What’s another word for “loaded”? No, I don’t mean drunk. How about if we just compare the first and last numbers on the window sticker...
OK, we’ve got $27,500.00 at the top and an even $37,000.00 at the other end. Deduct the $850 “destination charge” and you have $8650.00 in upgrades like special “melting silver” paint ($500), Premium Package (includes sunroof and “panoramic” moonroof ($1800), burgundy leather ($1,500), technology-navigation package ($1,750), JCW-IDed interior package ($400), heated front seats ($500), LED headlights ($1000), heads-up display (750.00), and a one-year satellite radio subscription $300.
Yeah, like yours, my eyebrows might have jacked skyward as well on a couple of the above quotes. A grand for the trick headlights is a bit rich for me (personally, I think that they’re annoying, not cool), and 5 bills for special paint (albeit with a very cool name “Melting Silver Metallic”) seems kind of excessive. That’s why they are extras. Like “would you like fries with that ‘burger?” they are optional so I won’t gripe further.
Included in the first number is a very strong package of solid performance and safety features like the brilliant engine and fun manual gearbox, great disc brakes all around, and handling that Mini calls “Go-kart”-like. (As a person who served as the executive director of the International Kart Federation for 5 and half years, I’d say (“yes, but”) like a very BIG go-kart). Let’s just say that you CAN hurry this one along with no complaints from this package.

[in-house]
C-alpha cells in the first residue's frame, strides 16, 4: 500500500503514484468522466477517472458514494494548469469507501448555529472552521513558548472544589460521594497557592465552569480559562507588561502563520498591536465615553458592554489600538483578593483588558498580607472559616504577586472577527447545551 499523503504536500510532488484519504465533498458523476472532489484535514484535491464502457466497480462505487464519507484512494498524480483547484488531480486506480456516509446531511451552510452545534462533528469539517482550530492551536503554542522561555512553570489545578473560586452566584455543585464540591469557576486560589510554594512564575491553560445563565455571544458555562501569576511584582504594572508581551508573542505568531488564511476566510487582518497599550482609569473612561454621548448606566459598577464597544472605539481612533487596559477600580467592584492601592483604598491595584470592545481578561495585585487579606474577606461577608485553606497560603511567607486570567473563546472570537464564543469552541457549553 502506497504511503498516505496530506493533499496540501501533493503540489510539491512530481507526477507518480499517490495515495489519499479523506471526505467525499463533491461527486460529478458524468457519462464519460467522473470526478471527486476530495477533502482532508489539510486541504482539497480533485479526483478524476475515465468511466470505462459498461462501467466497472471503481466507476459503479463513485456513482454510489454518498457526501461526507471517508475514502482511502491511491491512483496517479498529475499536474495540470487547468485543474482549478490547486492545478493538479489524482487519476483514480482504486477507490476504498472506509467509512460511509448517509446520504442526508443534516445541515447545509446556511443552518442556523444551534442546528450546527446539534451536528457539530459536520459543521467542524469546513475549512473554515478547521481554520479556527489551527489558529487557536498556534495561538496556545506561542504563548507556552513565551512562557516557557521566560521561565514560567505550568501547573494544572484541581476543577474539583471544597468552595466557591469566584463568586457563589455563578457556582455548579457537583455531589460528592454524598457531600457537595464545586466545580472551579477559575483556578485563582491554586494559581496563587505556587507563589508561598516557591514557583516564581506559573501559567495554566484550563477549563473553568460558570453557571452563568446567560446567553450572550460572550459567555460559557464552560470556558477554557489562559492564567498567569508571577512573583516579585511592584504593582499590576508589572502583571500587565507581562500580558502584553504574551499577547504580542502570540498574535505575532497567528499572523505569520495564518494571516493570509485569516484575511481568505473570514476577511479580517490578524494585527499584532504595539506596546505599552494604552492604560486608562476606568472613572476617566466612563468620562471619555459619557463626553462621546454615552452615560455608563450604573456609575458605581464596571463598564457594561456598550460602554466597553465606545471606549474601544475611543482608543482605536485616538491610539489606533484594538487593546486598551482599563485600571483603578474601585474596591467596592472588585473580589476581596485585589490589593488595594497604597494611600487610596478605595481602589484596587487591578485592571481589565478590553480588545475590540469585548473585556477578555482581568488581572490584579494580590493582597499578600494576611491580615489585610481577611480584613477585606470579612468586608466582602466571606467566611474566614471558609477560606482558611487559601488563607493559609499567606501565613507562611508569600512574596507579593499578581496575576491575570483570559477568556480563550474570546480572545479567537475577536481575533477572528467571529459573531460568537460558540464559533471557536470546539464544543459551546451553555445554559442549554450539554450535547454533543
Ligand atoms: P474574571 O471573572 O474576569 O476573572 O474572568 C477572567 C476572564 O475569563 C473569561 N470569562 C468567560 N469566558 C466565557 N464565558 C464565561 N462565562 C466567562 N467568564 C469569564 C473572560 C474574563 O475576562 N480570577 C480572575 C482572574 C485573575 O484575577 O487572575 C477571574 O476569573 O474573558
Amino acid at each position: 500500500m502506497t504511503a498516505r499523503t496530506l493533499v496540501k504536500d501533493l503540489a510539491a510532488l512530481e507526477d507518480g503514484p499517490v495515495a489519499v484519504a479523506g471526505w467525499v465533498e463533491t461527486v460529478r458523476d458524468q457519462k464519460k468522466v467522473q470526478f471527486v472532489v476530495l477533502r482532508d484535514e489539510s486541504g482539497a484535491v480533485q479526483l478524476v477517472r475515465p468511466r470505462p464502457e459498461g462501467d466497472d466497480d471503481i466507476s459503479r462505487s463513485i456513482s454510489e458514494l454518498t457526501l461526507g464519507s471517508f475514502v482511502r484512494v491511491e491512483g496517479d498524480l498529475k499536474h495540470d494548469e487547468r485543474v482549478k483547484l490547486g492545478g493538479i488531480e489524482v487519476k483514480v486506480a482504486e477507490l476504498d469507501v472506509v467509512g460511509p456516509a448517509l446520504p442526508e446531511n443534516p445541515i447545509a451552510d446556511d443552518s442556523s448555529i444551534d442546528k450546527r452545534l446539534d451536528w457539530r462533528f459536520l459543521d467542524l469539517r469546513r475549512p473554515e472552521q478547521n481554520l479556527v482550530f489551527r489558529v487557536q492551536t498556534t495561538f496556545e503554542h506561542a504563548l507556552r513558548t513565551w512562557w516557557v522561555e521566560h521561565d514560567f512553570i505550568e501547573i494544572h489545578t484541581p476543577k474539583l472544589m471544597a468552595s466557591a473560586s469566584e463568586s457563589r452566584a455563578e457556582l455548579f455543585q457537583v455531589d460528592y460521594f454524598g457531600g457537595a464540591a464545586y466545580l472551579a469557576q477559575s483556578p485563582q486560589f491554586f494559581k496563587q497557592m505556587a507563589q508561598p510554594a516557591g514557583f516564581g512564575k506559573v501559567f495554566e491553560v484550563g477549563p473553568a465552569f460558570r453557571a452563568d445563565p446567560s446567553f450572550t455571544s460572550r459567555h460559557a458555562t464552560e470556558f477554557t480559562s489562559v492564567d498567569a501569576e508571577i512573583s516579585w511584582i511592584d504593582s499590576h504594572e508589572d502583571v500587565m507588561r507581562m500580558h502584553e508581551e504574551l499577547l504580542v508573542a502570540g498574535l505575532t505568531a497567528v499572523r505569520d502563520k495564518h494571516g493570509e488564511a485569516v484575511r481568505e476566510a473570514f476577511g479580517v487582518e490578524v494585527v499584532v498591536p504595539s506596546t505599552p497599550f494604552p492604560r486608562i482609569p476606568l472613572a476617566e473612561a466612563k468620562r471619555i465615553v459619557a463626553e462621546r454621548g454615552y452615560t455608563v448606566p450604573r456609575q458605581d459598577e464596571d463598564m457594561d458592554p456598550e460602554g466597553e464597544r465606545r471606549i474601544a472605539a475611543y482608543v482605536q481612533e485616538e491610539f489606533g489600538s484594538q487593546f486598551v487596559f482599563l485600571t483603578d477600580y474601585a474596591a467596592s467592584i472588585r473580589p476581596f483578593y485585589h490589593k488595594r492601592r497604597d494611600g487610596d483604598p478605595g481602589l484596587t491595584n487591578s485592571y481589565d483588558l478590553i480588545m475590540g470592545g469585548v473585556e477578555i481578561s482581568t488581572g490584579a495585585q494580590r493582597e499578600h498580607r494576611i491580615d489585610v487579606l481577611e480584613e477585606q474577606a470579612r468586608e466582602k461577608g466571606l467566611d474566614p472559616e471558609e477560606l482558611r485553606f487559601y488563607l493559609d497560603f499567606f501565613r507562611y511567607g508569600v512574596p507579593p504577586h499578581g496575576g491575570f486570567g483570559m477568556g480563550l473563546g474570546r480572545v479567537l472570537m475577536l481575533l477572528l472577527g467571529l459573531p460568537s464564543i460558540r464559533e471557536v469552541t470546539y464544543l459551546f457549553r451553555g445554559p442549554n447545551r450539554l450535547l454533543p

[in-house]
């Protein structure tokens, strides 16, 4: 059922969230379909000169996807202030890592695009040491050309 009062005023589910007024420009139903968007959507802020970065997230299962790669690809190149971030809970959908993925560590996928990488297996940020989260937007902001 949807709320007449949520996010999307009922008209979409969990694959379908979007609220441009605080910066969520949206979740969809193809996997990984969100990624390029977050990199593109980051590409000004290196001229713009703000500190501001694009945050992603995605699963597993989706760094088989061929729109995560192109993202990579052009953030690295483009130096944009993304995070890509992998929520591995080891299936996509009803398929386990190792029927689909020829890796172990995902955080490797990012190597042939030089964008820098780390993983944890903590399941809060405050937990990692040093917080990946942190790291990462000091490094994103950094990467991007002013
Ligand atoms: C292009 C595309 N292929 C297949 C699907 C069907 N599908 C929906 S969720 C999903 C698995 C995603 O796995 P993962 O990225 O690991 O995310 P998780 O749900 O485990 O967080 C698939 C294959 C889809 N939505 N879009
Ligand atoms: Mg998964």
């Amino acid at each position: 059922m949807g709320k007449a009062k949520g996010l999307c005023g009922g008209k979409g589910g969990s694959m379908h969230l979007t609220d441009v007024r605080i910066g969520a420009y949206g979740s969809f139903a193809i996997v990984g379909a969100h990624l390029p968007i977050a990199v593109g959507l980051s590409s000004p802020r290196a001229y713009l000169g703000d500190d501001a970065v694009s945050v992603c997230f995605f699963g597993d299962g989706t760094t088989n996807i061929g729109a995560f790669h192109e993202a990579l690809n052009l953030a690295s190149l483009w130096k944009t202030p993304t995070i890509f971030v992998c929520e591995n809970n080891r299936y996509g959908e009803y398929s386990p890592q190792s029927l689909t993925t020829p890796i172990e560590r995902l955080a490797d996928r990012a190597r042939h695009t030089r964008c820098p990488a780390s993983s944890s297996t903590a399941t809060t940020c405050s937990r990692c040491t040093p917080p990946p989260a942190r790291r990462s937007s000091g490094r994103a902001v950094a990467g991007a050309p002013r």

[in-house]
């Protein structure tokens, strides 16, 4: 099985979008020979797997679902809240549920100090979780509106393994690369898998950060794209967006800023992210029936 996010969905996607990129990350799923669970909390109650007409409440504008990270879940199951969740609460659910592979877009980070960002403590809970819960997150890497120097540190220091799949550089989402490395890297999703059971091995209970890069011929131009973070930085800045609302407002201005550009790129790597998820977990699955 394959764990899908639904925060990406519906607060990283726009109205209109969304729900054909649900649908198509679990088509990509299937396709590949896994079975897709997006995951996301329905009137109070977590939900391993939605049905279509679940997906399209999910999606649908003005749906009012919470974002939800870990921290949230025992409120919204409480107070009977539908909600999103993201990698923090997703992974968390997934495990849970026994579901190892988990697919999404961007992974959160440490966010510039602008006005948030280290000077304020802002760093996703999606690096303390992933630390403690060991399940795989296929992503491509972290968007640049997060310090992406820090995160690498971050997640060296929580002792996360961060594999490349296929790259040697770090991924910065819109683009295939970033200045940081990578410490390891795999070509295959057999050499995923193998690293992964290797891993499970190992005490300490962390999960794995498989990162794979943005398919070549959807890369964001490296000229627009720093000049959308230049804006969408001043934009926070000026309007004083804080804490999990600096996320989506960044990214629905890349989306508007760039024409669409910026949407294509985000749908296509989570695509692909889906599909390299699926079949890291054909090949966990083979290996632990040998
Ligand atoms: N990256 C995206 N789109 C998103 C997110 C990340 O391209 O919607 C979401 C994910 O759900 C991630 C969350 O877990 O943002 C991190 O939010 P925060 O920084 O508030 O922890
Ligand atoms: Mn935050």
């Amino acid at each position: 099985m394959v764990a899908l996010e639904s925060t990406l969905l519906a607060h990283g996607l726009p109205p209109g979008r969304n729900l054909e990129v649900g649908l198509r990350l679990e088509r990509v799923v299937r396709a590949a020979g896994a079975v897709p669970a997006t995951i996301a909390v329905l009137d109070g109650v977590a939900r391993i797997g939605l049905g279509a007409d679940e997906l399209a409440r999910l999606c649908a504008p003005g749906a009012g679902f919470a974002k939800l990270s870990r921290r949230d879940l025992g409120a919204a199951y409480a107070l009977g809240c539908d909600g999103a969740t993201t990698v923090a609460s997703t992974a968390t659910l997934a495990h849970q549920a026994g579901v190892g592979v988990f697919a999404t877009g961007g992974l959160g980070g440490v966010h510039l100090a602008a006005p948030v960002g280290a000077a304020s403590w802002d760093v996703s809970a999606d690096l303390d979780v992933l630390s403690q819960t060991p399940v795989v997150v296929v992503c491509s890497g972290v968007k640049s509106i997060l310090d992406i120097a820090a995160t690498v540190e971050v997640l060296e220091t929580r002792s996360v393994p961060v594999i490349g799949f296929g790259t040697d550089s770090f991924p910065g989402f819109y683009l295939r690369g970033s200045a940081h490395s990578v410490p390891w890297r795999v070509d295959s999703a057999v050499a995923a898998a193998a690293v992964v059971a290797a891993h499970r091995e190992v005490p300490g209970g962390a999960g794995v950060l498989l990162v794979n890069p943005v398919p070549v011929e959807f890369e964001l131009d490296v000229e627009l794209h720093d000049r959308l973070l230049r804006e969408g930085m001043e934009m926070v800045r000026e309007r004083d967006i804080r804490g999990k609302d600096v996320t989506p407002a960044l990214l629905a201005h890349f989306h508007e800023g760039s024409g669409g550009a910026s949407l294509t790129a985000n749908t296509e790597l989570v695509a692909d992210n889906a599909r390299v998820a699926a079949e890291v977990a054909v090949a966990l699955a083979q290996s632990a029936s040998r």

Our tester was fitted (instead of “equipped” ... far more in keeping) with a rather nice set of 17” alloy wheels that nicely replicate the famous Minilite wheels that were about the only thing that any self-respecting Mini (or many other sports car owners) would use to attach their Dunlop R-5’s from the road to the car … and they look every bit as cool today as they did in the Go-Go seventies and early eighties.
And you are right, this guy was not aimed at me (maybe twenty-five or so years ago) but this one’s mini-Evoque roofline asks for a bit of flexibility on the part of its crew. But then again the car’s name is rather self-explanatory ... Had been called a MAXI I might be a little more justified about having to bend a bit to get in and out.
We kidded a bit earlier about the interior’s eccentricities; best guess is that it’s sort of an attempt by BMW (you DO know that they own the MINI brand, right?) to conjure a Teutonic version of the original Minis.
There are lots of round (and rounded-off) objects like the dials, the (tiny) ovoid rear view mirror, and the round side mirrors. There’s also a round BMW-style “wobble wheel” on the center console that runs a lot of what everyone now calls the “infotainment” side of driving that insists on maintaining one’s tight grasp on the world beyond the confines of the automobile that one is driving and the place that your are operating it.